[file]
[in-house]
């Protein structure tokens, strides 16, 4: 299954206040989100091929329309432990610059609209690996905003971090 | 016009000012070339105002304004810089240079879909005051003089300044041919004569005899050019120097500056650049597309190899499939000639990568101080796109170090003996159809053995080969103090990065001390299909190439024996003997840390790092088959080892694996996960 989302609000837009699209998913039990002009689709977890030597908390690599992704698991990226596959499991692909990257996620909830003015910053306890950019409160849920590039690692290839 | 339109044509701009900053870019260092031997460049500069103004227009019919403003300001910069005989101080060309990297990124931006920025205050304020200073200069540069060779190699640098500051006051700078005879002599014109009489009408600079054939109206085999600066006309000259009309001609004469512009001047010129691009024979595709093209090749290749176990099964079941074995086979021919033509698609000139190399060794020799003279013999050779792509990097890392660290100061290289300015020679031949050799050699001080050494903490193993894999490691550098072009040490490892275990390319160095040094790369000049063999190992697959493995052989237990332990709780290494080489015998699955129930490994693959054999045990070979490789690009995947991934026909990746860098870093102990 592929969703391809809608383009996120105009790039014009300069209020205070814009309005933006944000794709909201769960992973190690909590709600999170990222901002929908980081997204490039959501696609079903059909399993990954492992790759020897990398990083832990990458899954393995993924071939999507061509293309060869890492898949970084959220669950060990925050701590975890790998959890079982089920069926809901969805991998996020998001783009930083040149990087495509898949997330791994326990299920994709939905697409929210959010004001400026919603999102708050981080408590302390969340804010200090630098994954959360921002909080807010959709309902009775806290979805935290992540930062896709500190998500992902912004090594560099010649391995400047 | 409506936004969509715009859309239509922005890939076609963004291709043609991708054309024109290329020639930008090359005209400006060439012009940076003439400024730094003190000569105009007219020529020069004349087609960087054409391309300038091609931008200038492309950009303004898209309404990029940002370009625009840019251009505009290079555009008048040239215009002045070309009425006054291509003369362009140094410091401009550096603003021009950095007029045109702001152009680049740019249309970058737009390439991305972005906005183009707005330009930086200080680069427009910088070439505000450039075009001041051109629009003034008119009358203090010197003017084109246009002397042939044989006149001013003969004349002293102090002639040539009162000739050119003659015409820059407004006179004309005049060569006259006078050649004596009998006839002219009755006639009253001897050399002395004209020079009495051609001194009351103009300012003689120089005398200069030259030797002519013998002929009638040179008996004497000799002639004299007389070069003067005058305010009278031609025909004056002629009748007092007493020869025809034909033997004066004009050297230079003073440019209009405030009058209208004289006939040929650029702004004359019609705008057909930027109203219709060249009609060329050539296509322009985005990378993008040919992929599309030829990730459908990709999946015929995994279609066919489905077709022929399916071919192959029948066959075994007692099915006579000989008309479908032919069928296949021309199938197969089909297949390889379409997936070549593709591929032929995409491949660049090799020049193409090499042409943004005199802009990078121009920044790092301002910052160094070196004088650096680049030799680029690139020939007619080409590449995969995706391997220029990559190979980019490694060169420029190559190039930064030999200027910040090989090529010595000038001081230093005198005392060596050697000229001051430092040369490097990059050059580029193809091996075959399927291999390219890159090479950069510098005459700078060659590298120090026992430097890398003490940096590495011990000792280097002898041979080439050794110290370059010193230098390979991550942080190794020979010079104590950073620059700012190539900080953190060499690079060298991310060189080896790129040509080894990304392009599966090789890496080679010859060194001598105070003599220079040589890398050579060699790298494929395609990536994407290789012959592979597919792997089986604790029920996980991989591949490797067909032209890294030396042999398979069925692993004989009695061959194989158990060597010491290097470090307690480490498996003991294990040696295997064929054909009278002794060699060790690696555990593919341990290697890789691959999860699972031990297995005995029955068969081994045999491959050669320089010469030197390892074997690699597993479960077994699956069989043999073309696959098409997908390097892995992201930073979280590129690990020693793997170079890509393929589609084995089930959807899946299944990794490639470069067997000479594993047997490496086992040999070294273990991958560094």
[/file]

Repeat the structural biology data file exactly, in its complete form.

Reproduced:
[in-house]
């Protein structure tokens, strides 16, 4: 299954206040989100091929329309432990610059609209690996905003971090 | 016009000012070339105002304004810089240079879909005051003089300044041919004569005899050019120097500056650049597309190899499939000639990568101080796109170090003996159809053995080969103090990065001390299909190439024996003997840390790092088959080892694996996960 989302609000837009699209998913039990002009689709977890030597908390690599992704698991990226596959499991692909990257996620909830003015910053306890950019409160849920590039690692290839 | 339109044509701009900053870019260092031997460049500069103004227009019919403003300001910069005989101080060309990297990124931006920025205050304020200073200069540069060779190699640098500051006051700078005879002599014109009489009408600079054939109206085999600066006309000259009309001609004469512009001047010129691009024979595709093209090749290749176990099964079941074995086979021919033509698609000139190399060794020799003279013999050779792509990097890392660290100061290289300015020679031949050799050699001080050494903490193993894999490691550098072009040490490892275990390319160095040094790369000049063999190992697959493995052989237990332990709780290494080489015998699955129930490994693959054999045990070979490789690009995947991934026909990746860098870093102990 592929969703391809809608383009996120105009790039014009300069209020205070814009309005933006944000794709909201769960992973190690909590709600999170990222901002929908980081997204490039959501696609079903059909399993990954492992790759020897990398990083832990990458899954393995993924071939999507061509293309060869890492898949970084959220669950060990925050701590975890790998959890079982089920069926809901969805991998996020998001783009930083040149990087495509898949997330791994326990299920994709939905697409929210959010004001400026919603999102708050981080408590302390969340804010200090630098994954959360921002909080807010959709309902009775806290979805935290992540930062896709500190998500992902912004090594560099010649391995400047 | 409506936004969509715009859309239509922005890939076609963004291709043609991708054309024109290329020639930008090359005209400006060439012009940076003439400024730094003190000569105009007219020529020069004349087609960087054409391309300038091609931008200038492309950009303004898209309404990029940002370009625009840019251009505009290079555009008048040239215009002045070309009425006054291509003369362009140094410091401009550096603003021009950095007029045109702001152009680049740019249309970058737009390439991305972005906005183009707005330009930086200080680069427009910088070439505000450039075009001041051109629009003034008119009358203090010197003017084109246009002397042939044989006149001013003969004349002293102090002639040539009162000739050119003659015409820059407004006179004309005049060569006259006078050649004596009998006839002219009755006639009253001897050399002395004209020079009495051609001194009351103009300012003689120089005398200069030259030797002519013998002929009638040179008996004497000799002639004299007389070069003067005058305010009278031609025909004056002629009748007092007493020869025809034909033997004066004009050297230079003073440019209009405030009058209208004289006939040929650029702004004359019609705008057909930027109203219709060249009609060329050539296509322009985005990378993008040919992929599309030829990730459908990709999946015929995994279609066919489905077709022929399916071919192959029948066959075994007692099915006579000989008309479908032919069928296949021309199938197969089909297949390889379409997936070549593709591929032929995409491949660049090799020049193409090499042409943004005199802009990078121009920044790092301002910052160094070196004088650096680049030799680029690139020939007619080409590449995969995706391997220029990559190979980019490694060169420029190559190039930064030999200027910040090989090529010595000038001081230093005198005392060596050697000229001051430092040369490097990059050059580029193809091996075959399927291999390219890159090479950069510098005459700078060659590298120090026992430097890398003490940096590495011990000792280097002898041979080439050794110290370059010193230098390979991550942080190794020979010079104590950073620059700012190539900080953190060499690079060298991310060189080896790129040509080894990304392009599966090789890496080679010859060194001598105070003599220079040589890398050579060699790298494929395609990536994407290789012959592979597919792997089986604790029920996980991989591949490797067909032209890294030396042999398979069925692993004989009695061959194989158990060597010491290097470090307690480490498996003991294990040696295997064929054909009278002794060699060790690696555990593919341990290697890789691959999860699972031990297995005995029955068969081994045999491959050669320089010469030197390892074997690699597993479960077994699956069989043999073309696959098409997908390097892995992201930073979280590129690990020693793997170079890509393929589609084995089930959807899946299944990794490639470069067997000479594993047997490496086992040999070294273990991958560094």